Category: Videos

Fashioning Diaspora

As part of the A/P/A Institute’s ongoing exploration of beauty practice, fashion, labor, and diaspora, we hosted Vanita Reddy (Fashioning Diaspora: Beauty, Femininity, and South Asian American Culture), Ayqa Khan (artist), Meera Sethi (artist), Sharon Heijin Lee (NYU Department of Social & Cultural Analysis), and Thuy Linh Tu (NYU Department of Social & Cultural Analysis) … Continue reading “Fashioning Diaspora”

Manaháhtaan Symposium

Copresented by the Asian/Pacific/American Institute at NYU, NYU Native Studies Forum, and the Lenape Center How can we mutually expand our knowledge of Indigenous Manhattan? We began by hosting a symposium on October 29, 2016 in Manaháhtaan to encourage new conversations on diaspora, identity, and the centering of Lenape and Original peoples in NYC’s past … Continue reading “Manaháhtaan Symposium”

Pleasure Principles

As a historical, temporal, and aesthetic exploration into queer experimental Asian/Pacific cinema, this event on November 4, 2016 brought together four scholars, curators, and artists whose work addresses the subjects of racialized sexual politics, gender transgression, and the possibilities of pleasure within the queer Asian/Pacific imagination. Eve Oishi (Claremont Graduate University), Nguyen Tan Hoang (University … Continue reading “Pleasure Principles”

The Paradox of Rights

Called “meticulous” by Paul Gilroy, A. Naomi Paik’s (University of Illinois at Urbana-Champaign) Rightlessness: Testimony and Redress in US Prison Camps since World War II (UNC Press, 2016) examines the history of US-maintained prison camps and the “rightless” populations that they confine. From the campaign for redress led by Japanese Americans incarcerated during World War … Continue reading “The Paradox of Rights”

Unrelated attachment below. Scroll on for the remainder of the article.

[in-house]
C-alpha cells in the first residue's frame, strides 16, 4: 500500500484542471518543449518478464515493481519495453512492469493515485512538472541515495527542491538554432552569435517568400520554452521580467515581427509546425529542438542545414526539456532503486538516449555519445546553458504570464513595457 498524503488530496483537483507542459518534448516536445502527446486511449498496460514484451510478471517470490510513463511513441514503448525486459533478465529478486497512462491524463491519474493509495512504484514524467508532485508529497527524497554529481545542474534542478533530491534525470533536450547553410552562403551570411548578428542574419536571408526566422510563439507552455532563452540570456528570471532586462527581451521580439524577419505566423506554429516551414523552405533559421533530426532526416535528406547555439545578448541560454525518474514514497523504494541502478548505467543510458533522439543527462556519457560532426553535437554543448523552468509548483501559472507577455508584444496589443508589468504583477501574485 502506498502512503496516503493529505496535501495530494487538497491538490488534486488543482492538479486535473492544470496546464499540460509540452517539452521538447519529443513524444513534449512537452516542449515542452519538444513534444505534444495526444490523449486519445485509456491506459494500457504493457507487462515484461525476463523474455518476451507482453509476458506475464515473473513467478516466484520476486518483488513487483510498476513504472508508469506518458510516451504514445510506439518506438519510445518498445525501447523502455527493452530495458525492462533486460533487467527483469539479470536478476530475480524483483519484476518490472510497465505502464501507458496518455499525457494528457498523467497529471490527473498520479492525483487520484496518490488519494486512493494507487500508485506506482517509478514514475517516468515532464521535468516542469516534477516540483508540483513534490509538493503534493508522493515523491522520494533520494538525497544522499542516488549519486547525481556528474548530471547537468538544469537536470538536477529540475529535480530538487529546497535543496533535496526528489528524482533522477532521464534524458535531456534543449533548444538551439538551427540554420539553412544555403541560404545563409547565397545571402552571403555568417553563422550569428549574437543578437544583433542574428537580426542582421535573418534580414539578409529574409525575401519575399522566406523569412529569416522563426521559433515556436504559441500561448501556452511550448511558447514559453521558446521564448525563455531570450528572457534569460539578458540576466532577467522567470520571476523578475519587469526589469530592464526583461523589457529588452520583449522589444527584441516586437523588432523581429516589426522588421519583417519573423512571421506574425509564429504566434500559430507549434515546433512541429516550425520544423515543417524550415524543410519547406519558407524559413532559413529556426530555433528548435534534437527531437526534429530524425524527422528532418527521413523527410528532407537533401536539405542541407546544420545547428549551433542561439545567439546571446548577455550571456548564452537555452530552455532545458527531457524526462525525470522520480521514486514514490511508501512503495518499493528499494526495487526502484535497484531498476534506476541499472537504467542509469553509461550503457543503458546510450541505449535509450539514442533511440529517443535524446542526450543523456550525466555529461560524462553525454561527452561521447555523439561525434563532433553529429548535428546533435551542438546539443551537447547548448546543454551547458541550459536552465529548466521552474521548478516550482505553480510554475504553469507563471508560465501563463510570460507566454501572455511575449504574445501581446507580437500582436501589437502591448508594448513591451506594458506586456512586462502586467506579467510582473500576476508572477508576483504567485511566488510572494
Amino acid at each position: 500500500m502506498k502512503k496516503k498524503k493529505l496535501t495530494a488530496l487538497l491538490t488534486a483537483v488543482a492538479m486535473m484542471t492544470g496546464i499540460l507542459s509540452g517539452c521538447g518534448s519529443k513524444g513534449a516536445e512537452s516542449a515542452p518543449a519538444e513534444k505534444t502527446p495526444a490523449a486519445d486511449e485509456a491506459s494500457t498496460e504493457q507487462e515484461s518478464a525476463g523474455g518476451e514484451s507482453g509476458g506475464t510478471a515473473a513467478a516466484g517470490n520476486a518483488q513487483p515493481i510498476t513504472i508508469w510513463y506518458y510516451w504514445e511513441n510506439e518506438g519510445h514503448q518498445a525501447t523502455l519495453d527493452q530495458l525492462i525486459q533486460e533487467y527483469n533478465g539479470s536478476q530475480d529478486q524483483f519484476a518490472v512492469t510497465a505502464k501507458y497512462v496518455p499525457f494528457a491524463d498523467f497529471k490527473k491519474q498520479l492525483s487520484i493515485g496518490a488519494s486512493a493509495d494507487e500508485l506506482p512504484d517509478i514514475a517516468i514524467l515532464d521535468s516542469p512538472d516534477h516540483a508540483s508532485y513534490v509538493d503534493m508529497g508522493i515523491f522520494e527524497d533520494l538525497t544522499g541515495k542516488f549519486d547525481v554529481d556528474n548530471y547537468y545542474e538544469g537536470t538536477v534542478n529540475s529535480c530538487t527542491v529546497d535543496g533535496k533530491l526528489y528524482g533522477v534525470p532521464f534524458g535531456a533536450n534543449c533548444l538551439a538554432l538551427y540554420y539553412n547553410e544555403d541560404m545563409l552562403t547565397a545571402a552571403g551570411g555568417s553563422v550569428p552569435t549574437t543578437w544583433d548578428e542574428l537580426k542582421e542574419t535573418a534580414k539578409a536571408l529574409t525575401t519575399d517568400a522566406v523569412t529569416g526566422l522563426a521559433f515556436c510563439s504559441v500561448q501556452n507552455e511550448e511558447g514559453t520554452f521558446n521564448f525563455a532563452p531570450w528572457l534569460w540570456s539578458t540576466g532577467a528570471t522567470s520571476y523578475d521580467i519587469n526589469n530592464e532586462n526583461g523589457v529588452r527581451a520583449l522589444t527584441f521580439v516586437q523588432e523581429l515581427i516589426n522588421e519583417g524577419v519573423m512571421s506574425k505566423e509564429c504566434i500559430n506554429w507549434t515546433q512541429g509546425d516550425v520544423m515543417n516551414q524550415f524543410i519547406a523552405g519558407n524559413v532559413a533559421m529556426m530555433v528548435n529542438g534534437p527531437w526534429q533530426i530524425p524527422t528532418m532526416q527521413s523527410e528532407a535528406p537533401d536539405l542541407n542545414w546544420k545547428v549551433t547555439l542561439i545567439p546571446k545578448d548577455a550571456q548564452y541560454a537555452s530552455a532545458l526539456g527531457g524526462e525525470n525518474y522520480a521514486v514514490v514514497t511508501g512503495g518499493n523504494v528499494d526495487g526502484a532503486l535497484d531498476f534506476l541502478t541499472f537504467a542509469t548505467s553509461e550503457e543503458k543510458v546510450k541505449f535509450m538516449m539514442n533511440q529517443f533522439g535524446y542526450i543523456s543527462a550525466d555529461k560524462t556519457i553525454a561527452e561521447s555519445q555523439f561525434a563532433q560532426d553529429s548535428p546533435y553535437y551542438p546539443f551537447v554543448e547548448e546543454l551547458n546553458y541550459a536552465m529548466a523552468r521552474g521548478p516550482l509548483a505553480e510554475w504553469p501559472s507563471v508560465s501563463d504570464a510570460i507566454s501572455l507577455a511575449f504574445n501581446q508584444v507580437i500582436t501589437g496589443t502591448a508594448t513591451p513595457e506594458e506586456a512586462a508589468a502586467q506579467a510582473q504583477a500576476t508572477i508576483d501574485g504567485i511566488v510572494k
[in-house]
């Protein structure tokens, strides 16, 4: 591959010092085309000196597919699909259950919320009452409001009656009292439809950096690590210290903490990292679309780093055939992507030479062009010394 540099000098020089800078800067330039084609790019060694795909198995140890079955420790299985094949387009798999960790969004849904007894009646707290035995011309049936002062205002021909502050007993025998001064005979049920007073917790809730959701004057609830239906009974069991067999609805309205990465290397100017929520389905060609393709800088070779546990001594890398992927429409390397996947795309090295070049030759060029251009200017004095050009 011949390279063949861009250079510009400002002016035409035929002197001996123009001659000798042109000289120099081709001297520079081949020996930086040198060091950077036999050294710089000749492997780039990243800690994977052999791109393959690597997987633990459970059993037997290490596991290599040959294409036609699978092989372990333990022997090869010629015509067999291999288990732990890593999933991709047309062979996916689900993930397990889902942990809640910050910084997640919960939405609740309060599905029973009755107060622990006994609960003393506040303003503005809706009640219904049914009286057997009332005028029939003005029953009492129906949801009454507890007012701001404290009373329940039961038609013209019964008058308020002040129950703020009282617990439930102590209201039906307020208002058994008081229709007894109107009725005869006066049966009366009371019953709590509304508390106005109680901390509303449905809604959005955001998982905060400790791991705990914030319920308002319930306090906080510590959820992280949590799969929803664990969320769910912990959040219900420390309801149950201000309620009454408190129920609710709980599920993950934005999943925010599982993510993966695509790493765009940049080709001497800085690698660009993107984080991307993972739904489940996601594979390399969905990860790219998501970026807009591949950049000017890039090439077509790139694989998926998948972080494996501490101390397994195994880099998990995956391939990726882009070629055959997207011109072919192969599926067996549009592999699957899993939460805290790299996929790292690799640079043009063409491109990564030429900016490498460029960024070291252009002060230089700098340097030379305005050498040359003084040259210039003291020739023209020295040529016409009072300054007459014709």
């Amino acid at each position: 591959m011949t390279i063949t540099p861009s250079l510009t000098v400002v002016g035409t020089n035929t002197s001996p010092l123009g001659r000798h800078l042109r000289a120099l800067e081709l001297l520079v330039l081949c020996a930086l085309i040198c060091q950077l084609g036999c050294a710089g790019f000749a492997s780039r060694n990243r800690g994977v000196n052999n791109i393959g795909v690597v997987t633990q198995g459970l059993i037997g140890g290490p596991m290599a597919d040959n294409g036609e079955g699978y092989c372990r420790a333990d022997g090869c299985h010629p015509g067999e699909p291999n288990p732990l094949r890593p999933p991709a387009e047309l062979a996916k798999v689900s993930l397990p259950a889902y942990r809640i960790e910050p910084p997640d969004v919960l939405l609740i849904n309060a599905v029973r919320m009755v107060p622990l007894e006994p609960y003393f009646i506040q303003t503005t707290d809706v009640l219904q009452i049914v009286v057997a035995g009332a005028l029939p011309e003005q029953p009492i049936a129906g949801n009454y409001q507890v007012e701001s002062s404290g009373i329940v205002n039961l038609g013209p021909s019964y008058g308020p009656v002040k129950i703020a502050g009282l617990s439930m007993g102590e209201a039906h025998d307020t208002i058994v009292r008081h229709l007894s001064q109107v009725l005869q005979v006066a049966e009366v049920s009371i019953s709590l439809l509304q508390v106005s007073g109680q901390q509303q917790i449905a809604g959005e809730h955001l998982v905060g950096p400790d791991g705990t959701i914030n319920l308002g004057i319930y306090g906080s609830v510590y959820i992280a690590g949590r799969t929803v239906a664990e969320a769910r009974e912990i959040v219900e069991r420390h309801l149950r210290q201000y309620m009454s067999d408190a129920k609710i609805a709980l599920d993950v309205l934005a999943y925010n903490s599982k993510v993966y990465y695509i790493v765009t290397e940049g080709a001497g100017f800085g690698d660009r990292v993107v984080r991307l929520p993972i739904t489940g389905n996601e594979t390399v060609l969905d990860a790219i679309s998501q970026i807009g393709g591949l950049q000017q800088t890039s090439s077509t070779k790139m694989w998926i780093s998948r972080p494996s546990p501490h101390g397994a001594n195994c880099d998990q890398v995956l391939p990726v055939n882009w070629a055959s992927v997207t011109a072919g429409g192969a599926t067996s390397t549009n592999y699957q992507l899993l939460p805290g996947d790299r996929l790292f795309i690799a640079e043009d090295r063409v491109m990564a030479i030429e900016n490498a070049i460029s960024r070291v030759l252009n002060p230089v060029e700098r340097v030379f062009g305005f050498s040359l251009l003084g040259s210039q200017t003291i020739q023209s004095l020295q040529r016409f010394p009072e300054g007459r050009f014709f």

Lenapeway & Garden Tour

Lenapeway, an installation by artist Beatrice Glow and The Wayfinding Project at the Asian/Pacific/American Institute at NYU, will be on 24-hour view in the street-level windows of 715 Broadway (at Washington Place) from October 10 (Indigenous Peoples’ Day) to December 9, 2016. The location of the installation, which is viewable from the sidewalk 24/7 and … Continue reading “Lenapeway & Garden Tour”

Mining the Archive

On October 20, the NYU Kevorkian Center for Near Eastern Studies and A/P/A Institute at NYU hosted Mining the Archive: A Conversation on Anti-Arab and Islamophobic Visual Culture. The program featured readings and remarks from novelist Marina Budhos (Watched) and scholars Salah D. Hassan (Associate Professor, Michigan State University), Helga Tawil-Souri (Director, NYU Kevorkian Center … Continue reading “Mining the Archive”

#APATwenty: An Artist-in-Residence Anniversary Reunion, Part 1

This year (2016), the A/P/A Studies Program and Institute (now two separate entities) celebrate twenty years of A/P/A scholarship and community building at NYU. To mark this milestone and highlight the acclaimed artists, thinkers, and writers who have been a part of the A/P/A Institute and A/P/A Studies Program over the past two decades, we … Continue reading “#APATwenty: An Artist-in-Residence Anniversary Reunion, Part 1”

A Tale of Two Islands, Part 2

On Tuesday, September 27, A/P/A Institute at NYU Artist-in-Residence Beatrice Glow began her residency with the act of planting a native tree, and the presentation of a new lecture-performance. Glow’s work uncovers invisible, suppressed stories that lie in the geopolitical shadows of colonialism and migration. During her residency, the interdisciplinary artist will research the social … Continue reading “A Tale of Two Islands, Part 2”

A Tale of Two Islands, Part 1

On Tuesday, September 27, A/P/A Institute at NYU Artist-in-Residence Beatrice Glow began her residency with the act of planting a native tree, and the presentation of a new lecture-performance. Glow’s work uncovers invisible, suppressed stories that lie in the geopolitical shadows of colonialism and migration. During her residency, the interdisciplinary artist will research the social … Continue reading “A Tale of Two Islands, Part 1”

America & Its Unfit: Eugenics Then & Now

Disoriented by the “unwashed” immigrants arriving every day, New Yorker Madison Grant’s screed The Passing of the Great Race (1916) sounded the alarm for elite Anglo American Protestants. The Eugenics Record Office emerged in the breach of this Gilded Age moment of great extremes—immense wealth and immense urban and rural poverty. “Slum clearance” was framed … Continue reading “America & Its Unfit: Eugenics Then & Now”